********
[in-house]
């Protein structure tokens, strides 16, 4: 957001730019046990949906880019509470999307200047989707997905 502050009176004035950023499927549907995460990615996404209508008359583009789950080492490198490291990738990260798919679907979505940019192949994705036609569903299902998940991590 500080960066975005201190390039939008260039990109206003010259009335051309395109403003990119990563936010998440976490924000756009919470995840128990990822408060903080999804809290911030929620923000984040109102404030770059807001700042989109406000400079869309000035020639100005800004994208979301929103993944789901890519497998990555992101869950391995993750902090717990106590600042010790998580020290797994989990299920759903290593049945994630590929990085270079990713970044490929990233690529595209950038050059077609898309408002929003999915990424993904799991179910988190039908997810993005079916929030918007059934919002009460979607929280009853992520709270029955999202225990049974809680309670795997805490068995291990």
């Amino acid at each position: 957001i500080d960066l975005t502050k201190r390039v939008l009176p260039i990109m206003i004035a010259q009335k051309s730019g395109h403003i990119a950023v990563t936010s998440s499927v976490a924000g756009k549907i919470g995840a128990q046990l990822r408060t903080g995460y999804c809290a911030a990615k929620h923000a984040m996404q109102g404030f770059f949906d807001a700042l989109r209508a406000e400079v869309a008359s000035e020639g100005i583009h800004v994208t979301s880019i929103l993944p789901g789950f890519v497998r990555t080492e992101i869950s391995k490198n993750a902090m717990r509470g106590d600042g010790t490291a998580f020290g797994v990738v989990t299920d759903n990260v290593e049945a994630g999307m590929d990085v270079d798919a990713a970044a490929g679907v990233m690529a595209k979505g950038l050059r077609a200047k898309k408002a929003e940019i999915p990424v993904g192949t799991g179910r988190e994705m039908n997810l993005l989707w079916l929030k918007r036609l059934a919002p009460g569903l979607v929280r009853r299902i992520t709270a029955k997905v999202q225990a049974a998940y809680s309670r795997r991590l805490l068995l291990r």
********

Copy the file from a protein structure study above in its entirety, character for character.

[in-house]
């Protein structure tokens, strides 16, 4: 957001730019046990949906880019509470999307200047989707997905 502050009176004035950023499927549907995460990615996404209508008359583009789950080492490198490291990738990260798919679907979505940019192949994705036609569903299902998940991590 500080960066975005201190390039939008260039990109206003010259009335051309395109403003990119990563936010998440976490924000756009919470995840128990990822408060903080999804809290911030929620923000984040109102404030770059807001700042989109406000400079869309000035020639100005800004994208979301929103993944789901890519497998990555992101869950391995993750902090717990106590600042010790998580020290797994989990299920759903290593049945994630590929990085270079990713970044490929990233690529595209950038050059077609898309408002929003999915990424993904799991179910988190039908997810993005079916929030918007059934919002009460979607929280009853992520709270029955999202225990049974809680309670795997805490068995291990």
């Amino acid at each position: 957001i500080d960066l975005t502050k201190r390039v939008l009176p260039i990109m206003i004035a010259q009335k051309s730019g395109h403003i990119a950023v990563t936010s998440s499927v976490a924000g756009k549907i919470g995840a128990q046990l990822r408060t903080g995460y999804c809290a911030a990615k929620h923000a984040m996404q109102g404030f770059f949906d807001a700042l989109r209508a406000e400079v869309a008359s000035e020639g100005i583009h800004v994208t979301s880019i929103l993944p789901g789950f890519v497998r990555t080492e992101i869950s391995k490198n993750a902090m717990r509470g106590d600042g010790t490291a998580f020290g797994v990738v989990t299920d759903n990260v290593e049945a994630g999307m590929d990085v270079d798919a990713a970044a490929g679907v990233m690529a595209k979505g950038l050059r077609a200047k898309k408002a929003e940019i999915p990424v993904g192949t799991g179910r988190e994705m039908n997810l993005l989707w079916l929030k918007r036609l059934a919002p009460g569903l979607v929280r009853r299902i992520t709270a029955k997905v999202q225990a049974a998940y809680s309670r795997r991590l805490l068995l291990r």